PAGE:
Northern Colorado Feeder’s Supply in Fort Collins partners with EHF by hosting a rousing discussion on the ruminant digestive system (Englesby admits to being personally obsessed with cattle) versus human’s monogastric type; chickens; feeds and feeding appropriate for various species, etc. Scripture verses describe God’s provision for us and all of His creation. Kids learn first-hand about milling, the bulk truck, chicks and other functions of the feed operation.
WEDNESDAY: SUSTENANCE AND SUSTAINABILITY
Similarities between the fruits of the Holy Spirit and earthly, physical foods become apparent. Discussions include projects such as Zip Grow (based in a vertical hydroponics system); an amazing 12-year-old boy inventor who designed a method to recycle styrofoam; the footprint we each leave at our lifetime’s conclusion.
THURSDAY: PRAISE, PRAYER AND PROMISES
Seven types of praise worship are described in Old Testament verses. These and the Lord’s prayer teach kids how to connect with God. Promises He makes display His faithfulness. These uplifting revelations and more are shared at Smoke Stack Pottery, where campers learn to create useful pieces from clay.
FRIDAY: TREASURE AND HEAVEN
We each have a special purpose in God’s kingdom and, as on Mondays, the children travel to Council Tree Covenant Church to discover how that blessing connects with the fellowship’s community supported agriculture garden. Kids harvest whichever type of produce that’s ready to be picked while learning its purpose, and ours.
About the camp
Englesby attends Mill City Church, which “adopted” Lincoln Middle School about five years ago. The church pays for EHF camp scholarships (10 in 2109) for qualifying Lincoln students.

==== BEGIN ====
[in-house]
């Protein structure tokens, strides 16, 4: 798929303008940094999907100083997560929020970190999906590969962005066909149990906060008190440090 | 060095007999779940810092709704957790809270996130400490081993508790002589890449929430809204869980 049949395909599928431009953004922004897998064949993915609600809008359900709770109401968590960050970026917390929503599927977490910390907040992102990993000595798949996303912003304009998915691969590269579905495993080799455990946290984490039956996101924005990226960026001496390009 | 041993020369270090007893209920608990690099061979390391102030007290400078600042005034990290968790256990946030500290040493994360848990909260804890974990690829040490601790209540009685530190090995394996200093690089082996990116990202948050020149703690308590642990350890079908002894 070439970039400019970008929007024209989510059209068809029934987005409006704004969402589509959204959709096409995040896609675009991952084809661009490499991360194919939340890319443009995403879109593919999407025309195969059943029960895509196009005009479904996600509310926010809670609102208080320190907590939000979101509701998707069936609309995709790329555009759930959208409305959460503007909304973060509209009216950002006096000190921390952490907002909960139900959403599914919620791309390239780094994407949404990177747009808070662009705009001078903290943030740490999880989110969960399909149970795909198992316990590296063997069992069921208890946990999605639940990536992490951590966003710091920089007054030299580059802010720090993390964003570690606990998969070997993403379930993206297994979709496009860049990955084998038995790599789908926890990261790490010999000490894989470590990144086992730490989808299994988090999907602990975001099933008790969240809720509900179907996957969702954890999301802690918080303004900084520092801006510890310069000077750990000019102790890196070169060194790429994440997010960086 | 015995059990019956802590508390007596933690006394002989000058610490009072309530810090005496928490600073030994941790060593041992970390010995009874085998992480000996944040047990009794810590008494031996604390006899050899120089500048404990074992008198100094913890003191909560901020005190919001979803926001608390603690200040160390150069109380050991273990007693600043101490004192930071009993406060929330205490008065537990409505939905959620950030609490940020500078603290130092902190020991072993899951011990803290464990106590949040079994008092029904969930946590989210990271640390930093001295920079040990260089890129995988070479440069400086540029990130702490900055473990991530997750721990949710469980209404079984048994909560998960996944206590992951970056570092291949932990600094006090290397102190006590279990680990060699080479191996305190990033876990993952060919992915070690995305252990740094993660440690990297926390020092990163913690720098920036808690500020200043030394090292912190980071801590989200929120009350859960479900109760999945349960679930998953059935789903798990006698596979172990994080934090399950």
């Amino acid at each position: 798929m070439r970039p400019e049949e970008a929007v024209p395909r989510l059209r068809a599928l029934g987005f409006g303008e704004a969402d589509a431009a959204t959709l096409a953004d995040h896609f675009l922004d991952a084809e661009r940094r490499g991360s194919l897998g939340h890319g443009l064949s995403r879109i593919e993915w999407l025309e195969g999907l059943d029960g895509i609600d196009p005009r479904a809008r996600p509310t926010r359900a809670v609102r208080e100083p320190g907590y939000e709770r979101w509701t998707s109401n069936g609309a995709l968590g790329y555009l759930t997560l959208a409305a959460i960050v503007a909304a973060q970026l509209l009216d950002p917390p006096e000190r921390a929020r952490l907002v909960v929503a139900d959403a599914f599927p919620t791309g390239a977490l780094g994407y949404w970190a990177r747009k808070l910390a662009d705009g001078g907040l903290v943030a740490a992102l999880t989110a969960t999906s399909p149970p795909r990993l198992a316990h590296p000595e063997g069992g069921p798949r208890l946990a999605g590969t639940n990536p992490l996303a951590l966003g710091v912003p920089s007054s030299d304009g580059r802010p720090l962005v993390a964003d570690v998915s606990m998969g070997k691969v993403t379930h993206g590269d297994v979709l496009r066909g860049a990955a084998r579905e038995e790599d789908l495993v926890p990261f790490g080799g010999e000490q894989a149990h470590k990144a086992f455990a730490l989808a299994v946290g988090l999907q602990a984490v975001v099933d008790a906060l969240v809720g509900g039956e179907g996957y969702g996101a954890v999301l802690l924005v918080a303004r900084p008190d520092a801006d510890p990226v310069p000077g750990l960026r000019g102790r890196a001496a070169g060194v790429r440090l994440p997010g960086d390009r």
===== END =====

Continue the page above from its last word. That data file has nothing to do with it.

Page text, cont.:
Currently, each summer session allows 10 or fewer campers. But Englesby hopes to increase numbers, group kids by ages, and expand to a year-round program.
The third step of Expanding Horizons Farm is a work in progress as well. Englesby is seeking to secure ownership of an 11-acre Fort Collins properly-zoned property. It’s the last such remaining intact original homestead in Fort Collins and includes a house, barn, outdoor horse arena, cattle pasture and more.
“I have lots of community support,” Englesby said. “Most of the land’s neighbors resist development and so would love for me to acquire the property. But I certainly need and welcome more support and help.”
Right now, EHF’s champions are a diverse and dedicated lot. For example, one of its board members is manager of a Horton Cattle northern Colorado feedlot. Through a valuable community partnership, Horton and EHF donated a whole beef to FoCo Cafe in Old Town Fort Collins. FoCo’s unique business model includes the opportunity for patrons to pay for meals or work off their cost, donate in-kind services and supplies, etc.
Englesby is also delighted to announce that EHF was awarded a “Best of Fort Collins” designation in 2019. She continues to marvel at God’s provision in fulfilling His promises. ❖
— Metzger is a freelance writer from Fort Collins, Colo. She can be reached at firstname.lastname@example.org.